Rather than everyone having unfettered access to their pension pots from 55, he says, it should start at 75, and then only for pots of £100,000-plus – about three times the UK average.
And annuities still have a strong role to play, he adds, for the vast majority whose priority should be certainty of income.
“Notwithstanding the impact of quantitative easing on suppressing interest rates, annuities for centuries have been the way of converting capital into income. There’s nothing fundamentally wrong with the concept. We’re told this is the new norm, but you have to believe at some point interest rates will revert to the mean. When they do, annuities will be a valuable product again. Demonising annuities is a very dangerous policy play.”
Wood says even very small pension pots should be converted into an income for life. “Some people say if you only have £5,000 in a pension plan, converting that into income is trivial. You can understand that argument. But given life expectancy is accelerating at the rate it is, an annuity gives you a guarantee against markets and how long you’re going to live. That’s massively valuable.”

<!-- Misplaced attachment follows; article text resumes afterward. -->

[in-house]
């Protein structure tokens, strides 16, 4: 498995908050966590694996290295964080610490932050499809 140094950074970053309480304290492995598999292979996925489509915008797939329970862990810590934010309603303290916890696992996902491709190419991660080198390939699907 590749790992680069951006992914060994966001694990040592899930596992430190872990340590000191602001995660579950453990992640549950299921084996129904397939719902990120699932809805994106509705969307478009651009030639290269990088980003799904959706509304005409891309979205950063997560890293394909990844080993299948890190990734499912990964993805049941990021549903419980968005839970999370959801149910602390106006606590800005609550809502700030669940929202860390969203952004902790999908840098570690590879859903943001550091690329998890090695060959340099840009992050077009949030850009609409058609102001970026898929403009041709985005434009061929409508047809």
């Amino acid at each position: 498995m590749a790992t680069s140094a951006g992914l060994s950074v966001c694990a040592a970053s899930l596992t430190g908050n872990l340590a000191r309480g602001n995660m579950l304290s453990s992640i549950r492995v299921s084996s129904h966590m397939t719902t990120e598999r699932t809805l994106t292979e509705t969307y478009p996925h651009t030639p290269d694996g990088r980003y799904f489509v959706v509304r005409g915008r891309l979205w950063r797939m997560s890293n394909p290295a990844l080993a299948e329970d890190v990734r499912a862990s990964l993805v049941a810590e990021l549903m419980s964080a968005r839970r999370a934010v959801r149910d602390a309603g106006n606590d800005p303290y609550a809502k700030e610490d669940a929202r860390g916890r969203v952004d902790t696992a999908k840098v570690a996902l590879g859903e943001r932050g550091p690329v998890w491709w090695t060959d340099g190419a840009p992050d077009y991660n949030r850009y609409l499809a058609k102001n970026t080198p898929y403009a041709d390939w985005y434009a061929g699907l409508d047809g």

The plan to extend auto-enrolment to every employer in the land also comes in for criticism. Wood thinks the very smallest employers should be exempted from the requirements and warns while opt-out rates have been low so far, the real test will come when contribution rates rise.
“There ought to be a cut-off. I’m not sure at what level, but intuitively it feels appropriate that below a certain level the burden of having to run auto-enrolment for employees is inconsistent with the scale and financial stability of the business.”